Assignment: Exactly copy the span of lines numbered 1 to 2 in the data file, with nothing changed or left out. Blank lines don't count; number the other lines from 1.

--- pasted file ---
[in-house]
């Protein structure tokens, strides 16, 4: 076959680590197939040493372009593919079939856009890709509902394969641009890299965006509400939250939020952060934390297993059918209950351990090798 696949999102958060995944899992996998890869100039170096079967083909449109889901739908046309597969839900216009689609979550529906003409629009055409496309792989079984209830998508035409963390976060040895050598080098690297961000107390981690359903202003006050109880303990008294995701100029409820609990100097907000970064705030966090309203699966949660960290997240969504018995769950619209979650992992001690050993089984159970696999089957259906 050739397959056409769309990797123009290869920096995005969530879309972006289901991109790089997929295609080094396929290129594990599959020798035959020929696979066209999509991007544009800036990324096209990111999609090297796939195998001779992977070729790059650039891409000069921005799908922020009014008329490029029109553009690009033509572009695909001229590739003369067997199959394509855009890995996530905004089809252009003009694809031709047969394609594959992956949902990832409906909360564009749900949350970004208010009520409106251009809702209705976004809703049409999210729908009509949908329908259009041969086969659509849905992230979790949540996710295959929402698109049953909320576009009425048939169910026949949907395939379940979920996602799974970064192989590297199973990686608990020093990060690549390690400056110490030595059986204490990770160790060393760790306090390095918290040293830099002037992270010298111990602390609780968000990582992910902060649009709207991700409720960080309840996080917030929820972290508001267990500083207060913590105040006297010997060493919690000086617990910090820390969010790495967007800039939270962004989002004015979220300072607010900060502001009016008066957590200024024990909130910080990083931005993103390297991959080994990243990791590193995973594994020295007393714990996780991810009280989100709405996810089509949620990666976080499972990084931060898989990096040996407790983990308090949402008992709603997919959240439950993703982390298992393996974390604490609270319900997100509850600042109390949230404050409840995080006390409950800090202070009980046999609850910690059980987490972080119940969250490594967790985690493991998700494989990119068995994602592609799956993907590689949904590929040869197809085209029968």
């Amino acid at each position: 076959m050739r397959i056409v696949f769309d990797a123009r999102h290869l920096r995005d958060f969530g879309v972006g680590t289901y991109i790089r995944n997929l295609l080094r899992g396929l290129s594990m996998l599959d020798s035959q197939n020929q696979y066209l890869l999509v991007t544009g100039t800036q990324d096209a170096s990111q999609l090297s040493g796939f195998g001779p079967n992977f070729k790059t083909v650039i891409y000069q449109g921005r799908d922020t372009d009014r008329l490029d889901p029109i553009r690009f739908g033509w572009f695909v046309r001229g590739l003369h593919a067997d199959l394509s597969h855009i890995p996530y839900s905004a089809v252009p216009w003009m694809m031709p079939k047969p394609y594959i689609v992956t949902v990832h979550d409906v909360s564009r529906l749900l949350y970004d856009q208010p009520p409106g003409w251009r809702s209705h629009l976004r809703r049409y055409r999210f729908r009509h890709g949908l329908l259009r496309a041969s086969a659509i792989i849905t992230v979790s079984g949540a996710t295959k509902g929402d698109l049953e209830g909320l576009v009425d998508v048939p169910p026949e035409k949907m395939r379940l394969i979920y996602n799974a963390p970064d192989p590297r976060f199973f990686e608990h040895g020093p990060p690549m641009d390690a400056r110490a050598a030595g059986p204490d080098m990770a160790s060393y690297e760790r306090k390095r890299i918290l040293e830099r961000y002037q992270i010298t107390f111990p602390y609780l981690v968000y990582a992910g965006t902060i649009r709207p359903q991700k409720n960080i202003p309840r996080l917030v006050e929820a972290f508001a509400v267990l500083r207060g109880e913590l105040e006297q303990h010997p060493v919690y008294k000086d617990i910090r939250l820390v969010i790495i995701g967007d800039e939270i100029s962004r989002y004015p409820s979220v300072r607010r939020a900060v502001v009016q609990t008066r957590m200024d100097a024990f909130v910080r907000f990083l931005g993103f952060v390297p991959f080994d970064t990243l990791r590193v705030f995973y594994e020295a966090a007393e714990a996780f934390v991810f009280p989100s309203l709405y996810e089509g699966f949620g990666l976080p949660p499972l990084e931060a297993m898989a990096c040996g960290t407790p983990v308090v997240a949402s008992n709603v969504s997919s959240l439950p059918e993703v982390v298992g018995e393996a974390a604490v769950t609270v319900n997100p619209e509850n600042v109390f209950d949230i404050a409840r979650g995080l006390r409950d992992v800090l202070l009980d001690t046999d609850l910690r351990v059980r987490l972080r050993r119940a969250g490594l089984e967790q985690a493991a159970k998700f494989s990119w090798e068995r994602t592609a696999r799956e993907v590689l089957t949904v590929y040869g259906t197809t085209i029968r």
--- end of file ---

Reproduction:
[in-house]
């Protein structure tokens, strides 16, 4: 076959680590197939040493372009593919079939856009890709509902394969641009890299965006509400939250939020952060934390297993059918209950351990090798 696949999102958060995944899992996998890869100039170096079967083909449109889901739908046309597969839900216009689609979550529906003409629009055409496309792989079984209830998508035409963390976060040895050598080098690297961000107390981690359903202003006050109880303990008294995701100029409820609990100097907000970064705030966090309203699966949660960290997240969504018995769950619209979650992992001690050993089984159970696999089957259906 050739397959056409769309990797123009290869920096995005969530879309972006289901991109790089997929295609080094396929290129594990599959020798035959020929696979066209999509991007544009800036990324096209990111999609090297796939195998001779992977070729790059650039891409000069921005799908922020009014008329490029029109553009690009033509572009695909001229590739003369067997199959394509855009890995996530905004089809252009003009694809031709047969394609594959992956949902990832409906909360564009749900949350970004208010009520409106251009809702209705976004809703049409999210729908009509949908329908259009041969086969659509849905992230979790949540996710295959929402698109049953909320576009009425048939169910026949949907395939379940979920996602799974970064192989590297199973990686608990020093990060690549390690400056110490030595059986204490990770160790060393760790306090390095918290040293830099002037992270010298111990602390609780968000990582992910902060649009709207991700409720960080309840996080917030929820972290508001267990500083207060913590105040006297010997060493919690000086617990910090820390969010790495967007800039939270962004989002004015979220300072607010900060502001009016008066957590200024024990909130910080990083931005993103390297991959080994990243990791590193995973594994020295007393714990996780991810009280989100709405996810089509949620990666976080499972990084931060898989990096040996407790983990308090949402008992709603997919959240439950993703982390298992393996974390604490609270319900997100509850600042109390949230404050409840995080006390409950800090202070009980046999609850910690059980987490972080119940969250490594967790985690493991998700494989990119068995994602592609799956993907590689949904590929040869197809085209029968």